The personas of disruptive technology adoption assess organizational culture in two key axes (see Figure 1).  The first is how incremental or transformational an organization looks at applying disruptive technology to business models.  The second assesses how proactive or reactive an organization is in carrying out new initiatives.  Based on these dimensions, the four personas include:

  1. Market leaders. Market leaders prefer to drive transformational innovation.  They look at technologies as enablers in disrupting business models.  They see competitive differentiation in delivering outcomes to customers. Market leaders accept failure as part of the innovation process.  They fail fast and move on.
  2. Fast followers. Fast followers prefer to react to the success of market leaders and their experiments.  When they sense success, they tend to jump in.  Fast followers do not like to fail and rapidly apply lessons learned from market leaders into their road maps.  Fast followers tend to deliver scale in the markets as a counter balance to arriving later in the market.
  3. Cautious adopters. Cautious adopters proactively deliver incremental innovation.  They tend to take a more measured approach and spend more time studying how they can improve an existing success than creating a transformational change.  Cautious adopters often come from regulated industries where security and safety are paramount objectives.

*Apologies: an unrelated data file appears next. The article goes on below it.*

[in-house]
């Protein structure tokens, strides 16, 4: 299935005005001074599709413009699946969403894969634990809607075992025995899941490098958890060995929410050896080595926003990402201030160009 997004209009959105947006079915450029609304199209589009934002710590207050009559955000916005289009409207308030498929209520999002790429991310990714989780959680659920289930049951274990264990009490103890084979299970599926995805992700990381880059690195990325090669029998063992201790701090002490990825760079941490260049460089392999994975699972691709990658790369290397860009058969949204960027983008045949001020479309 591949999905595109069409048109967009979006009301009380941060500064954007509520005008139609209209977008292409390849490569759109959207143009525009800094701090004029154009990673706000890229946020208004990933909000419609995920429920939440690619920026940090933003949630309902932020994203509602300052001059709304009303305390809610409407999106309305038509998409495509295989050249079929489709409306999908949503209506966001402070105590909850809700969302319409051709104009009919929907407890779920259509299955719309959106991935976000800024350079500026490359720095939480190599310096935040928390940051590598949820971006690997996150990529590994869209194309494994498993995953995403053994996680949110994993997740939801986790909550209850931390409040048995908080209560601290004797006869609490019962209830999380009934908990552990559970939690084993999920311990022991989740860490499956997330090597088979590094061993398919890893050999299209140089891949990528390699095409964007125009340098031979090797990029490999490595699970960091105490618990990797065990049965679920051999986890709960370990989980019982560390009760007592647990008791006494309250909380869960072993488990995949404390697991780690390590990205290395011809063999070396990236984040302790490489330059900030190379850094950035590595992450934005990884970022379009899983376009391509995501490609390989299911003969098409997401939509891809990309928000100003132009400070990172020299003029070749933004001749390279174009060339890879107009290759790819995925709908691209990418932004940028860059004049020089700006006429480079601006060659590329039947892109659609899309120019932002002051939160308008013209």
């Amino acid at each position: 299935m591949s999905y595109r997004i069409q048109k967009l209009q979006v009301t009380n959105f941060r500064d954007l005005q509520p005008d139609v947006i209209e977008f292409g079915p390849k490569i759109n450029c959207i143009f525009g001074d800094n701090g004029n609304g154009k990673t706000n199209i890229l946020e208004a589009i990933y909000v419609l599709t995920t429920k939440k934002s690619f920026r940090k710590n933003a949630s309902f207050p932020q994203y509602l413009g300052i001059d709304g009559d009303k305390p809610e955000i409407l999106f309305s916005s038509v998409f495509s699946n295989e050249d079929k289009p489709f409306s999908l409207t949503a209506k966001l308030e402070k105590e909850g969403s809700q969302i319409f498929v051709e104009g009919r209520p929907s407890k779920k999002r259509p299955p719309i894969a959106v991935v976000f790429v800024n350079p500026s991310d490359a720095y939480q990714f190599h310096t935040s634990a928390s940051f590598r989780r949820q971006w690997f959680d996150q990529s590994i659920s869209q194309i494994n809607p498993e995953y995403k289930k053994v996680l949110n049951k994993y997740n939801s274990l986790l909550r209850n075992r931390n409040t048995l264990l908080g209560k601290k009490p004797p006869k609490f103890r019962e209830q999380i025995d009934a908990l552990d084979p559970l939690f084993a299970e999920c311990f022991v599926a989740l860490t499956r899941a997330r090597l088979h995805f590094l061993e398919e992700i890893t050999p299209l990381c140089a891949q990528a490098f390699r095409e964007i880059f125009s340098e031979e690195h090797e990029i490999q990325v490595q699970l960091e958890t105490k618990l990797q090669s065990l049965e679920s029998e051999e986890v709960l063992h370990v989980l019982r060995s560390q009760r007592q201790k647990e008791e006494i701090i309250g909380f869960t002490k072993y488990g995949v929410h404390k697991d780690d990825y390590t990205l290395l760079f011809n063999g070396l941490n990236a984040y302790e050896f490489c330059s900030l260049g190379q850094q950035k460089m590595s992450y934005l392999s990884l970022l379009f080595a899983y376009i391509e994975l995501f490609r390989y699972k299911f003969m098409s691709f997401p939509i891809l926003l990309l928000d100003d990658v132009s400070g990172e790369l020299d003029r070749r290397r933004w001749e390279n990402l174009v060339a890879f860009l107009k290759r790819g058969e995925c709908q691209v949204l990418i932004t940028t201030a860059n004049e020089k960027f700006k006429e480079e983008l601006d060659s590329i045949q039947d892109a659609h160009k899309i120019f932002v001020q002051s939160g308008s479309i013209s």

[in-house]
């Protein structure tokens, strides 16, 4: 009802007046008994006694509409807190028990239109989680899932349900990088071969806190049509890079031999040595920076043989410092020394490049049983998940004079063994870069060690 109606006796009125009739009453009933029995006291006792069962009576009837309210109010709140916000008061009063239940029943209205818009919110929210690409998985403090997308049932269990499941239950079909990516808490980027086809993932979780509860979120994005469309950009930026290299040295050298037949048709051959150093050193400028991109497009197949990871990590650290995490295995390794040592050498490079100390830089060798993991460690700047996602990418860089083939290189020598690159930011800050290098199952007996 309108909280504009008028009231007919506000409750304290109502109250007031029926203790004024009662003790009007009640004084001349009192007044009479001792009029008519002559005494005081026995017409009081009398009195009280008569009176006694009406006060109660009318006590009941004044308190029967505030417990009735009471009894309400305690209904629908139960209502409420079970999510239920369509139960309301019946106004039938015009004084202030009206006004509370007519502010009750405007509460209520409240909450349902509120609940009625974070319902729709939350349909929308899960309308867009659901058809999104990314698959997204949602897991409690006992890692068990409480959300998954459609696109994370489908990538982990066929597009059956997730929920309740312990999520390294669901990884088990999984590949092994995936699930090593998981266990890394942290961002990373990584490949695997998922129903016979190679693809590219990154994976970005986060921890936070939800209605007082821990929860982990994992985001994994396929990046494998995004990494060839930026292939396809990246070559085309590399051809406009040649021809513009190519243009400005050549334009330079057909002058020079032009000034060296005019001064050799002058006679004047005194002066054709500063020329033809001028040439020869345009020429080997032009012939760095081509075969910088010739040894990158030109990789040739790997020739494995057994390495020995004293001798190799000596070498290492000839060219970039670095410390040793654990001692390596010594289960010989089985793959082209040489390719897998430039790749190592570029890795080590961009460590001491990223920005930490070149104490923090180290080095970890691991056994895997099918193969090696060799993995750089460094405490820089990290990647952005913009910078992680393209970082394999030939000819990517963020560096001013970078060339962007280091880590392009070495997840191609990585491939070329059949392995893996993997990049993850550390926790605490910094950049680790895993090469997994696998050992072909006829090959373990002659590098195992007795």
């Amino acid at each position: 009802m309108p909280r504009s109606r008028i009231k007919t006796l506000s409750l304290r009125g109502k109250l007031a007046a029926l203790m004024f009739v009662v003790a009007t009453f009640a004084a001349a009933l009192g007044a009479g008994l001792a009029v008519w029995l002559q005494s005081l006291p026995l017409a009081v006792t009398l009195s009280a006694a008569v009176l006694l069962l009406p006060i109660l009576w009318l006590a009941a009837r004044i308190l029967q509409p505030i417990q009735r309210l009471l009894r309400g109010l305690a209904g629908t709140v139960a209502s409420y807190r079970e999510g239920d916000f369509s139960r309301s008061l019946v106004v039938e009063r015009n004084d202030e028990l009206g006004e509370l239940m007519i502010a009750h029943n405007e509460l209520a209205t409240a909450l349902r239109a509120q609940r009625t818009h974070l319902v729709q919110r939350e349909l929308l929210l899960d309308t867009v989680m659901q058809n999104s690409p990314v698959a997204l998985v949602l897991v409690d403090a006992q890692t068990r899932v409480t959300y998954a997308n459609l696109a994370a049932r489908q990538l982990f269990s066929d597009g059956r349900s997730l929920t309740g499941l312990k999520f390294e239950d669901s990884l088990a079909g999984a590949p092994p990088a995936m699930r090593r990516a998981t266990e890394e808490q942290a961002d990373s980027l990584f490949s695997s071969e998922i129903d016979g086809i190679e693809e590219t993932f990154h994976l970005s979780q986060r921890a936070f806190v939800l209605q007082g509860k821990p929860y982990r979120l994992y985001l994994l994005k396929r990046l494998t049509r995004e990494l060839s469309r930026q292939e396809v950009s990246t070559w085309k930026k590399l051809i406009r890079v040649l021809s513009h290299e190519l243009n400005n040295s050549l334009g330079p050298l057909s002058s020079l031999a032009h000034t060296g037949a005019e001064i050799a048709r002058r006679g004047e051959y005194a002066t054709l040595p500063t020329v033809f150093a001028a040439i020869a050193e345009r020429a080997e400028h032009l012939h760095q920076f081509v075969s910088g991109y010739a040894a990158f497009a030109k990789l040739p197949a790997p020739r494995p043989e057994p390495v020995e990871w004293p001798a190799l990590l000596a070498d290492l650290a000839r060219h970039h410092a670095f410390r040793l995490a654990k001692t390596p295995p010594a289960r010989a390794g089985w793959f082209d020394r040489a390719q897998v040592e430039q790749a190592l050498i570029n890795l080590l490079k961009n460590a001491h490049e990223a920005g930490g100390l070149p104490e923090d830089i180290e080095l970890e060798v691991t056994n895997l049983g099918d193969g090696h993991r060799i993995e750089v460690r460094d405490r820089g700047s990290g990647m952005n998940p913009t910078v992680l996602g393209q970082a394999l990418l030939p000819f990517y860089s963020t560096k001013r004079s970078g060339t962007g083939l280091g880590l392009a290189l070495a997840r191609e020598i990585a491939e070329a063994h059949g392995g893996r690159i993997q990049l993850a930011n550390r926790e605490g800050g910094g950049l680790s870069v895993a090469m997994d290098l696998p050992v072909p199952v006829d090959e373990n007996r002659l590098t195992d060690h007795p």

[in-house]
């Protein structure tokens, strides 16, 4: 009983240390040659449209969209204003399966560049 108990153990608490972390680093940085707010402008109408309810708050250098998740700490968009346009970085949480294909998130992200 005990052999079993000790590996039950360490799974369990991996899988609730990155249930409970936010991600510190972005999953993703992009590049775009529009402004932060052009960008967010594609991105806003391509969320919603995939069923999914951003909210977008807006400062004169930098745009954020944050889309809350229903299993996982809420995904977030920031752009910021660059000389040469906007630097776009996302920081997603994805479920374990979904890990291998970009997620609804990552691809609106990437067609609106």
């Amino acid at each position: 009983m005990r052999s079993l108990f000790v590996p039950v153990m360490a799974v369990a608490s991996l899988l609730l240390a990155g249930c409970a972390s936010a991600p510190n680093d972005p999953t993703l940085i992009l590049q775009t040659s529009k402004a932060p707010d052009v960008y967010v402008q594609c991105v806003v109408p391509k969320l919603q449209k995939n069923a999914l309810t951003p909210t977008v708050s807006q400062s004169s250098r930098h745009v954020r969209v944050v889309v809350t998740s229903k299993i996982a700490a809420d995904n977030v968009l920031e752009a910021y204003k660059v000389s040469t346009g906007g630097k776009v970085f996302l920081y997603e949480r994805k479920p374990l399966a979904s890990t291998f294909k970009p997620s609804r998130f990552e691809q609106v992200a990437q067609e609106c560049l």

4. Laggards. Laggards tend to procrastinate on applying innovations to their business models.  They prefer not be bothered by trends and will only react when the trends have moved beyond mainstream.  They see value in waiting as prices will drop over time as success rates increase over time.  Laggards enjoy waiting.

During the interviews and discussions with the 2012 Constellation SuperNova award participants, key questions emerged in the decision process on whether to adopt or pass on a disruptive technologies.  These questions aligned well with the four personas of disruptive technology adoption.

Figure 1.  Organizations Should Understand Which Persona Of Disruptive Tech Adoption Describes Them Best

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Event Report: IFS World Conference 2012 – Innovations Abound Beyond ERP (#IFSWoCo2012)

Key Themes Include Mobility, User Experience, and Innovation